The European Commission is sticking to its original Single Euro Payment Area migration deadline of next month, but is establishing a grace period of an extra six months for banks and businesses struggling to make the switch to euro payment formats.
Industry experts have been predicting for the past year that banks in Europe would not meet the 2014 SEPA deadline.
But the commission's grace period may not help all of the European banks and businesses needing more direction on how to prepare for SEPA, says Gareth Lodge, a London-based industry analyst with Celent and an expert on SEPA.
The commission and various other governing bodies regulate the SEPA initiative, which began in 2008 to establish the euro as a common currency in the European market. Supporters of SEPA have viewed the initiative as a way to make it easier for Europe to compete in global commerce and to facilitate cross-border electronic payments.
The deadline extension focuses on components such as the automated clearing house for direct deposit and direct debit functions, Lodge says.
"Banks were supposed to have been ready several years ago, though there have been some question marks about how many at that time were able to handle transactions versus actually handling the volumes that go through the soon-to-be-legacy systems," Lodge says.
The commission is urging legislative bodies to study and agree to the extension so that all stakeholders are clear about the legal implications of not meeting SEPA deadlines. The commission says it will not impose fines on banks and payment service providers at the Feb. 1 deadline if various governing bodies are still reviewing its proposal and have not officially approved the grace period.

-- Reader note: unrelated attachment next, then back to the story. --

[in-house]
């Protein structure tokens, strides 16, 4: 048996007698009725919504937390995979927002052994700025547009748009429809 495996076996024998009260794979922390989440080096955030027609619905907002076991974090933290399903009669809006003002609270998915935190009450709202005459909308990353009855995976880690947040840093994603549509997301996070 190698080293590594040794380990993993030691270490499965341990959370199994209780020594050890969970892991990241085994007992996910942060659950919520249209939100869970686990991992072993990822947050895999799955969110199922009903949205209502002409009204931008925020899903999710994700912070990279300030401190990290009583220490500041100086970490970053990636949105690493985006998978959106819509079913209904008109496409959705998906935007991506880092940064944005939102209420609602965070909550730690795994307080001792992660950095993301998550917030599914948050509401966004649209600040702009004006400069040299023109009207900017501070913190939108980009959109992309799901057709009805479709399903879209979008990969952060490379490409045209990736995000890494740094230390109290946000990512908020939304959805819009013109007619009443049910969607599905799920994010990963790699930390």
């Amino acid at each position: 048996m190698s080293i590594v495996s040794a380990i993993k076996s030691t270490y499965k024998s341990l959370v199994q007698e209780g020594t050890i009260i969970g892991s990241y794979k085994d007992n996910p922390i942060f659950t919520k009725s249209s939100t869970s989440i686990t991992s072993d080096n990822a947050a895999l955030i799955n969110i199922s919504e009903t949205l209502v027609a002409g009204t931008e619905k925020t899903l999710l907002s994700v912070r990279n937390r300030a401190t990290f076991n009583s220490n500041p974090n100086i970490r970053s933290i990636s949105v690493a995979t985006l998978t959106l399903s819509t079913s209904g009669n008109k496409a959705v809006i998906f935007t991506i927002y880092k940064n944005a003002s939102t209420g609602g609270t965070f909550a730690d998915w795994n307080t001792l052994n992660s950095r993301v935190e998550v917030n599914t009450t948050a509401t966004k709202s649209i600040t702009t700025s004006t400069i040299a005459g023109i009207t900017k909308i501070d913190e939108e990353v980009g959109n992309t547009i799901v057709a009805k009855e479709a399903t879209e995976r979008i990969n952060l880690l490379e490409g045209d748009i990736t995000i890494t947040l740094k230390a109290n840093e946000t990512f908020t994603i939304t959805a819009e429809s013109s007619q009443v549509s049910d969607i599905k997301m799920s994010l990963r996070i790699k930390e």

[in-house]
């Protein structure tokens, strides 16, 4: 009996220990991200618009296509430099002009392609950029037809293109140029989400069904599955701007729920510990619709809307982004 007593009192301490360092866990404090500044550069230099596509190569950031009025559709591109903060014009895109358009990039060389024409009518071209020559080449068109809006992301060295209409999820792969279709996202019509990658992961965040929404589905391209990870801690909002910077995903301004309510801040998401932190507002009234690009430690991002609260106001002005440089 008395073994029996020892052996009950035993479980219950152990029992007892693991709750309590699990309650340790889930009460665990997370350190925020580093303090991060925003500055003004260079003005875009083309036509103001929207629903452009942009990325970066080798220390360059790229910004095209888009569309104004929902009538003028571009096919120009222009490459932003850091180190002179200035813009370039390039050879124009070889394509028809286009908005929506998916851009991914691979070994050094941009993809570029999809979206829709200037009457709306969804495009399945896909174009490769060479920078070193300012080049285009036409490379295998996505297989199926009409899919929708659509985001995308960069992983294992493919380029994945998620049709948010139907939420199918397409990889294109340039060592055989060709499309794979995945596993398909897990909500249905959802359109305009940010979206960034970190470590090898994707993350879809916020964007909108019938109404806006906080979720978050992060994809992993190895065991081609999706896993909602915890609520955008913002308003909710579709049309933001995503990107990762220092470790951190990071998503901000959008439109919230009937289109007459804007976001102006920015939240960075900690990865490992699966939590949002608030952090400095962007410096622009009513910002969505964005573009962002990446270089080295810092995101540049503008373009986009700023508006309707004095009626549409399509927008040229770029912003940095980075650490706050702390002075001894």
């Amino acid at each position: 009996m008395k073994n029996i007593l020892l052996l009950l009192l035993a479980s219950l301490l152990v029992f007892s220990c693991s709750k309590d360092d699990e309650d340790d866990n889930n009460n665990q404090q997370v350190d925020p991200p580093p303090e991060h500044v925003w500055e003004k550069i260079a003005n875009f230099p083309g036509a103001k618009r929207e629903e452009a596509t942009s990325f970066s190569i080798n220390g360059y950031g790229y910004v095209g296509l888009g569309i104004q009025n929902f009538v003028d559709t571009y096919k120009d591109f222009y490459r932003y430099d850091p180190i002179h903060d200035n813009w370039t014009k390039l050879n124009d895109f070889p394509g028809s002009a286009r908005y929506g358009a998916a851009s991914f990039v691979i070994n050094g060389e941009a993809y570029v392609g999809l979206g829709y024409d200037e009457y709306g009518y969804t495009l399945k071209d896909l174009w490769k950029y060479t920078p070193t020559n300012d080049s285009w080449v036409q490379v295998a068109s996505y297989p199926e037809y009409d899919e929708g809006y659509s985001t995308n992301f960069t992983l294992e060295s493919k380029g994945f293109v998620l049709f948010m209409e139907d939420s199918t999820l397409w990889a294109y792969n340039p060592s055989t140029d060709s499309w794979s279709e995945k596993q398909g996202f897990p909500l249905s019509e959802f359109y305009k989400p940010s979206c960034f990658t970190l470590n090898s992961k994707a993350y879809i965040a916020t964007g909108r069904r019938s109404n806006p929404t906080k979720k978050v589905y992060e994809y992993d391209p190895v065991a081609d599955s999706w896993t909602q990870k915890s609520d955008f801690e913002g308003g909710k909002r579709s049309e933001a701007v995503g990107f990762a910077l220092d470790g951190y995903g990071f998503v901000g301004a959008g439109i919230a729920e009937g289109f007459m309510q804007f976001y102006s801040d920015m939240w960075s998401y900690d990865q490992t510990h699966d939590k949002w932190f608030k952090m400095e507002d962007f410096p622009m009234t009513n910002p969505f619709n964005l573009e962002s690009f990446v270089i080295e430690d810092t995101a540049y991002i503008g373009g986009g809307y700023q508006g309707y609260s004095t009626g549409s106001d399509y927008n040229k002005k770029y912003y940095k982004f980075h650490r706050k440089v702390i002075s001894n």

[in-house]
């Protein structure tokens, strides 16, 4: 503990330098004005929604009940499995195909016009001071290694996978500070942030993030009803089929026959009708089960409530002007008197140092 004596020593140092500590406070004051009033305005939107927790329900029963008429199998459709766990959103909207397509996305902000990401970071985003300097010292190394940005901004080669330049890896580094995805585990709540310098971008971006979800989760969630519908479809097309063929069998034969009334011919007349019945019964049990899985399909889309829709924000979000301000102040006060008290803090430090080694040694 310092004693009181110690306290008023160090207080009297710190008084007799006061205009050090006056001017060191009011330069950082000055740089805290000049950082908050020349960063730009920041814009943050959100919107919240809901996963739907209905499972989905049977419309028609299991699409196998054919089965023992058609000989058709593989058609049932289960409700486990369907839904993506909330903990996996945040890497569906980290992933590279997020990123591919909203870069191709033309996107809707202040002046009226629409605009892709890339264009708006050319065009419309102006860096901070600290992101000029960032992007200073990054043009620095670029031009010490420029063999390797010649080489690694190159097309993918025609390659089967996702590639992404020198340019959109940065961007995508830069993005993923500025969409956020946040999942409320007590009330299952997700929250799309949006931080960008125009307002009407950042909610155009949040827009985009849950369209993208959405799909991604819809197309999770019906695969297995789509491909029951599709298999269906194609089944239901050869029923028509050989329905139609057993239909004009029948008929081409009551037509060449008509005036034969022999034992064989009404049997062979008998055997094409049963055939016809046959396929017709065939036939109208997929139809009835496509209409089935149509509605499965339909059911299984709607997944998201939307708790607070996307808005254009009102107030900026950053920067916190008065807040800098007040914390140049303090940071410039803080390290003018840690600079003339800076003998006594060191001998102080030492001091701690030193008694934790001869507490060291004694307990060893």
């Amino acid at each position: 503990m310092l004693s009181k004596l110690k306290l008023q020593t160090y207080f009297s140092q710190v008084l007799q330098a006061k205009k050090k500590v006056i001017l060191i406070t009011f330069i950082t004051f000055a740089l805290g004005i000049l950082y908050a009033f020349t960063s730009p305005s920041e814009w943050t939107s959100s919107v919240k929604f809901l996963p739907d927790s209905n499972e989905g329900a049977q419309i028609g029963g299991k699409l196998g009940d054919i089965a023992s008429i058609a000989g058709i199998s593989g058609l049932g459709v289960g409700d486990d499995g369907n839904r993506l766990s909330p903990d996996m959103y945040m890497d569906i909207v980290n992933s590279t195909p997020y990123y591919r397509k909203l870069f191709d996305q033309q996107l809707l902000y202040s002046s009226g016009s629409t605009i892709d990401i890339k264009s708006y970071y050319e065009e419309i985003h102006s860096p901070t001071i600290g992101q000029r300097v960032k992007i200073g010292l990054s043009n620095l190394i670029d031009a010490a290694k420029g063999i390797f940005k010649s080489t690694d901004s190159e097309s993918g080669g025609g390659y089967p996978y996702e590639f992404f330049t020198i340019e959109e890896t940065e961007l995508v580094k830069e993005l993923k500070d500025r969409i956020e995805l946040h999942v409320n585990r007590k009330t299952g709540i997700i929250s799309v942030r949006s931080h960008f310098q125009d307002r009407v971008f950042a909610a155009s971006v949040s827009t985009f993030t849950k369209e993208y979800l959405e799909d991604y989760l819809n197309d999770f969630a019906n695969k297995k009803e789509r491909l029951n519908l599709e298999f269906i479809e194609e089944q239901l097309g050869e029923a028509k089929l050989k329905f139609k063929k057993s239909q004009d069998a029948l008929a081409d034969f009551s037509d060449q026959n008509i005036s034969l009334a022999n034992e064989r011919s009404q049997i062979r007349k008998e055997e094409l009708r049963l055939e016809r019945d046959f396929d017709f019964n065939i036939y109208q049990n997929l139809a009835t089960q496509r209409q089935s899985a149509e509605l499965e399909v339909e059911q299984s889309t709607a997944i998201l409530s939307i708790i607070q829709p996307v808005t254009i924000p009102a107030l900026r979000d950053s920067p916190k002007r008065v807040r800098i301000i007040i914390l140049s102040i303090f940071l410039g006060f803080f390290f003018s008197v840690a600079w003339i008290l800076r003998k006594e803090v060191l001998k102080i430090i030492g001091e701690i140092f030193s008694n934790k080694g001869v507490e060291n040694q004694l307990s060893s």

"An efficient single market needs an efficient SEPA," says internal market and services commissioner Michel Barnier in the EC press release. "The entire payments chain consumers, banks, and businesses will benefit from SEPA and its cheaper and faster payments."
The increasing use of cross-border transactions prompted the commission to seek an efficient cross-border payments system, Barnier says.
Currently, migration rates for credit transfers and direct debits are not high enough to ensure a smooth transition to SEPA "despite the important work already carried out by all involved," Barnier adds.
"I regret having to do this, but it is a measure of prudence to counter the possible risk of disruption to payments and potential consequences for individual consumers and small and medium enterprises in particular," Barnier says.
Barnier warns the transition period will not extend past Aug. 1, 2014. He asks the SEPA countries to "accelerate and intensify efforts to migrate to SEPA so that all can enjoy its benefits."
The proposed extension gives banks and businesses more time to get the end-to-end payment process in order, Celent's Lodge says. "The deadline was always going somewhere between tough and impossible," Lodge adds.
About 20 million businesses in Europe are affected by the SEPA changes, Lodge says. "In many countries, it's fundamentally different with different technologies, sending different files, containing different information to different participants in different orders," he adds.
Even large billers that prepared for SEPA are seeing prices rise for SEPA transactions, which means they are holding off on a complete migration until the last minute, Lodge says.
Many in European financial and payments circles are concerned that the European Commission has no backup plan, while insisting Aug. 1 now becomes the deadline written in stone, Lodge says.
Even those dealing with card payments want answers, as European acquirers have asked for more clearly defined SEPA standards.
While banks have struggled, those in payments have been on a consistent track for the conversion even in the face of a financial crisis in Europe two years ago.
The deadline extension is helpful, but there is no way of knowing the current levels of readiness throughout the region, Lodge says.
"The commission hasn't offered any other form of help," he adds. "This is there initiative but, in effect, they've washed their hands of the responsibility of delivering it."